I am experimenting with a new manner of framing which will enable me to present watercolors without matting and the use of glass as is the case with traditional presentation of watercolor paintings. Hopefully, this method will not only allow me to paint on a larger scale beyond the size limitations mat board imposes but it will also eliminate distracting light reflections as a result of works under glass – even those that expensive museum glass creates. The process involves varnished watercolor paper mounted onto Dibond, an aluminum composite material.
I chose to paint a figure of some sort onto a full sheet size watercolor paper – not as large as I wish to eventually work but a good starting point for my experimentations with varnish on watercolor paper. As I browsed through my photographic images, I came across an image of my friend and fellow artist, Pablo Rivera, that I took a while back when we were plein air painting together one afternoon. Pablo has very distinctive features and I figured he would easily be recognizable if I selected him as my subject. I also think that, like doing good imitations of people, painting their portraits requires a good backlog of subject observation; I’ve spent enough time around Pablo to make that requirement.
I began my painting on a full sheet of Arches 140 lb. Hot Press paper. Hot Press is a smoother watercolor paper. Colors appear a little more intense than they do on Cold Press paper. Paint does not absorb as much and tends to sit on the surface a bit more which gives a sort of blotchy effect.
The palette I used consisted of the following colors:
- Naples Yellow
- Cadmium Yellow
- Yellow Ochre
- Cadmium Orange
- Quinacridone Gold
- Light Red
- Cadmium Red Deep
- Permanent Violet
- French Ultramarine
- Peacock Blue
- Cobalt Blue
- Cerulean Blue
- Verditer Blue
- Cobalt Green
- Winsor Green (BS)
- Olive Green
- Burnt Umber
After completing my drawing, I did a very loose painting of the face only. I used a #24 round (a big brush) which kept me loose and fast. I was careful to preserve my highlight areas and I avoided the eyes. I began in the center of the face and quickly moved around the entire face adding color and allowing it to mingle which meant I needed to not allow the paint to dry. At this point I am not fussy about drifting color or running outside of the lines. It is a very loose application. Next, I worked warm-to-cool colors wet-in-wet to create the hair. After that, I loosely painted in the areas of Pablo’s hat.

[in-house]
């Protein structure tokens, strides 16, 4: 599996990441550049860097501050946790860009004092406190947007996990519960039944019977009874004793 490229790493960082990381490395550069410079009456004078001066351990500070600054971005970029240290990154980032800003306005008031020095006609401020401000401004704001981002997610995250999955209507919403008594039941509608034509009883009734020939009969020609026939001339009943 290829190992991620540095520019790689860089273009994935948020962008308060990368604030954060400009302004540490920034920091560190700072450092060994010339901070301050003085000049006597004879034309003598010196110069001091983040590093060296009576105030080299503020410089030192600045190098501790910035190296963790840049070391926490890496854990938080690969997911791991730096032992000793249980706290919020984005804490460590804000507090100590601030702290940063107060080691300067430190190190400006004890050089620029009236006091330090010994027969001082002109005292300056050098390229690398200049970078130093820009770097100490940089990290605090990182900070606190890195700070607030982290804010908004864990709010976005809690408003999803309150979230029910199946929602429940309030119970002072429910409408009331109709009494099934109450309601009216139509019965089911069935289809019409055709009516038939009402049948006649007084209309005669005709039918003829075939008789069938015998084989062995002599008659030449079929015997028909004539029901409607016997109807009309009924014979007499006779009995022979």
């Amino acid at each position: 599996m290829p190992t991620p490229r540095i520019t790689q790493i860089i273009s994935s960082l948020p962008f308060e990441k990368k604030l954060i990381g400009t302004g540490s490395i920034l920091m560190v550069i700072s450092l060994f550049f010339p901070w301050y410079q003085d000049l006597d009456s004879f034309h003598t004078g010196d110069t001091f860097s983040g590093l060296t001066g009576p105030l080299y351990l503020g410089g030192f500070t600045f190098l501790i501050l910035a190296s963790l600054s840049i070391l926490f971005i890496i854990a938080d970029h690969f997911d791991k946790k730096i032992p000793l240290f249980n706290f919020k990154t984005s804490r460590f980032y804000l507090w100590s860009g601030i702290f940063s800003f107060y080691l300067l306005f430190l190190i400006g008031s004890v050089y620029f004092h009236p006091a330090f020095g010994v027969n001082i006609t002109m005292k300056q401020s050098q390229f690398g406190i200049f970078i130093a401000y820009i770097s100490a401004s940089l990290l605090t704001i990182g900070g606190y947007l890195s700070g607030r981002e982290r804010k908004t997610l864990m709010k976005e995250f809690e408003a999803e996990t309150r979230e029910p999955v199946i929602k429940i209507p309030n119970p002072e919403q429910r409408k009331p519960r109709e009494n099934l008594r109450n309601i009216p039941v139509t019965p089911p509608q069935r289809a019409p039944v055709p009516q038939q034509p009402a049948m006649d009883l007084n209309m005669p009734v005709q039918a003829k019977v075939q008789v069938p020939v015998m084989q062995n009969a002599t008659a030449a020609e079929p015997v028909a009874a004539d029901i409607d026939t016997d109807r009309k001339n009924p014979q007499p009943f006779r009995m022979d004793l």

Though this is a fast step (I think I spent no more than 30 minutes), it represents the majority of the painting for this piece.
I tackled the eyes first. The logic being if you screw the eyes up, you lose the entire painting. And I might add it is normally a good idea to paint both eyes simultaneously. That way you can maintain somewhat of a match – though nature rarely exhibits perfect symmetry in human faces – or bodies for that matter…
I also worked on the mouth. In the drawing, I was worried that Pablo looked angry. This was a problem. In real life, Pablo is the last person on earth to show anger. He is such a nice, positive person and the last thing I wanted to do was paint a portrait of him with a negative air about him. He is actually in the middle of speaking and I was lucky to transfer that into the painting. I have no recollection of what he was saying but as far as Pablo expressions go, it looks like it was a pretty important fact…
Here is where technology creeps in: I often use an iPad as a camera AND viewfinder as it is a great way to frame subjects. But the bonus is the capability of zooming in to look at detail once the photo is taken. Below is a detail of the original photo I took of Pablo. The zoom factor gives me the ability to look closely at detail.
Next, I tackled Pablo’s right eye. Using the iPad camera zoom, I carefully observed the shapes and colors I observed in his eye. At this stage I also dropped in the blue shadow on his chin.
Here I am basically glazing washes to enrich color. I work a bit on defining the mustache and further detailing the eyes.
I now added the background. Since the subject is predominantly warm, I wanted a cool background. I did a very wet-in-wet application of cool greens and blues. More detail is added here and there throughout the painting.
Now I am deepening values and darkening areas. The most obvious is the green shadow under his chin.
As I reach the final parts of the painting, I argue back and forth with myself over how much detail I continue with. Parts of the painting are quite detailed while other areas are not. This is purposely done so as to maintain interest – no one gets excited over information that is completely spelled out. I think I am finished.